Helicopters could be seen leaving the embassy compound for the Hamid Karzai International Airport after it officially closed on August 15, with US Chargé d’Affaires Ross Wilson and other officials relocating embassy operations due to security concerns.
The vast US embassy compound was at the heart of the “Kabubble” — part of the capital's fortified Green Zone, not far from the city centre.
It was dedicated in 2006 by former president George W Bush, who called the main embassy building “a big, solid, permanent structure".
“I am struck by the story that our embassy was kept open and guarded during the days of the Taliban, and when Afghanistan was liberated, there were Afghan nationals here to turn over the keys to the embassy,” Mr Bush said at the ribbon-cutting ceremony.
Diplomats and well-paid foreign service staff lived in cloistered safety in the sprawling American exclave, which included the largest building the US State Department had ever contracted, according to Caddell Construction.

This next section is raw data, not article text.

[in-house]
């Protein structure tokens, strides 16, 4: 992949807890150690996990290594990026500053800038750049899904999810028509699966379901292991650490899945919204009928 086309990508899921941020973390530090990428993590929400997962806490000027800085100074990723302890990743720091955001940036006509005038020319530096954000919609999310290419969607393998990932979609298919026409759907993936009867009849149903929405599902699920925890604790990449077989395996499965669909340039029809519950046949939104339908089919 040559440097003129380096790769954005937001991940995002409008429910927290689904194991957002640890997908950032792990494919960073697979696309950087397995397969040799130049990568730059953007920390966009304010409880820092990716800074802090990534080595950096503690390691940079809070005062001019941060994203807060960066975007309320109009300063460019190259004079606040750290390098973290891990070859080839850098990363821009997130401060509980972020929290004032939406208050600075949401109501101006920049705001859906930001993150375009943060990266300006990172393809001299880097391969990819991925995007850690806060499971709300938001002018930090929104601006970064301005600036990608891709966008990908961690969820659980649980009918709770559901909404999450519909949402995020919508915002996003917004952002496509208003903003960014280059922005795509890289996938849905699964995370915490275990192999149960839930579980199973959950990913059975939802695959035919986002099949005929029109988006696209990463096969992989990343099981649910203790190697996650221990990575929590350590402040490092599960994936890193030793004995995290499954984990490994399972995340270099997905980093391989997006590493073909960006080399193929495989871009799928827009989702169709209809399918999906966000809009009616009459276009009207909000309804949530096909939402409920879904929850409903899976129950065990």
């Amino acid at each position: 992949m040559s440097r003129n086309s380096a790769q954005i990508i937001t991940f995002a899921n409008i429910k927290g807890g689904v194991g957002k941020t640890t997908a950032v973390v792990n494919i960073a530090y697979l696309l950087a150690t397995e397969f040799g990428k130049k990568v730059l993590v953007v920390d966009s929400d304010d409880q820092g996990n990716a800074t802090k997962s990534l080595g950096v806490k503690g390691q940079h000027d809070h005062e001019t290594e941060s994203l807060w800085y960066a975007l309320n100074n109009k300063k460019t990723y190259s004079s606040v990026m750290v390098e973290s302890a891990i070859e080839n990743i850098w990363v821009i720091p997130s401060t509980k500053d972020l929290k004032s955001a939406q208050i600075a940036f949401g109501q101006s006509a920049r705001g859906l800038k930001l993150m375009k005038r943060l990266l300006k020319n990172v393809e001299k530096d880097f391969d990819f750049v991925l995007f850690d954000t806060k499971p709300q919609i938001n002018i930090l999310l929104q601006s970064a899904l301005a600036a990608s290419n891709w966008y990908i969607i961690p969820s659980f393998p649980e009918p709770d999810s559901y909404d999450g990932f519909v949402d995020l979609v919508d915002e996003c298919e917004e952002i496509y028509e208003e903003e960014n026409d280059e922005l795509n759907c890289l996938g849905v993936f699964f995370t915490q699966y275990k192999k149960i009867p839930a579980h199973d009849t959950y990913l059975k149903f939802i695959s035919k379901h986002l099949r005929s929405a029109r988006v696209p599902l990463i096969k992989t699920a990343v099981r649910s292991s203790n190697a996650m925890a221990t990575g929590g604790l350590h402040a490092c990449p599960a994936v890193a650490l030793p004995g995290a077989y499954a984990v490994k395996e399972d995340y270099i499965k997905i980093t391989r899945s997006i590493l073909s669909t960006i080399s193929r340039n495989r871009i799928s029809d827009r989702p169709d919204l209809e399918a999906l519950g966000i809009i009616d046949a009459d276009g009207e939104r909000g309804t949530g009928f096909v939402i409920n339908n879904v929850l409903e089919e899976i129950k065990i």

The US had spent a total of $1.5 billion on the embassy's construction, maintenance and security since 2002, a special inspector-general report revealed in June.
A contractor for the embassy build, DLR Group, wrote that the windows had been built small for security purposes and to keep costs on blast-proof glass low — necessary in a city routinely rocked by terror attacks.
The embassy had all the trappings of a posh government building in Washington, including a canteen serving American food and coffee. There was also a swimming pool and tennis courts, and staff there often attended fancy soirees with military commanders from the neighbouring Nato base.
At about 36 acres, the embassy is significantly smaller than the largest US embassy in Baghdad, Iraq, which measures over 100 acres.
Visitors to the embassy would sometimes be greeted by Molly, a feral but friendly cat, who allegedly predated the US occupation, and would be 20 today if still alive.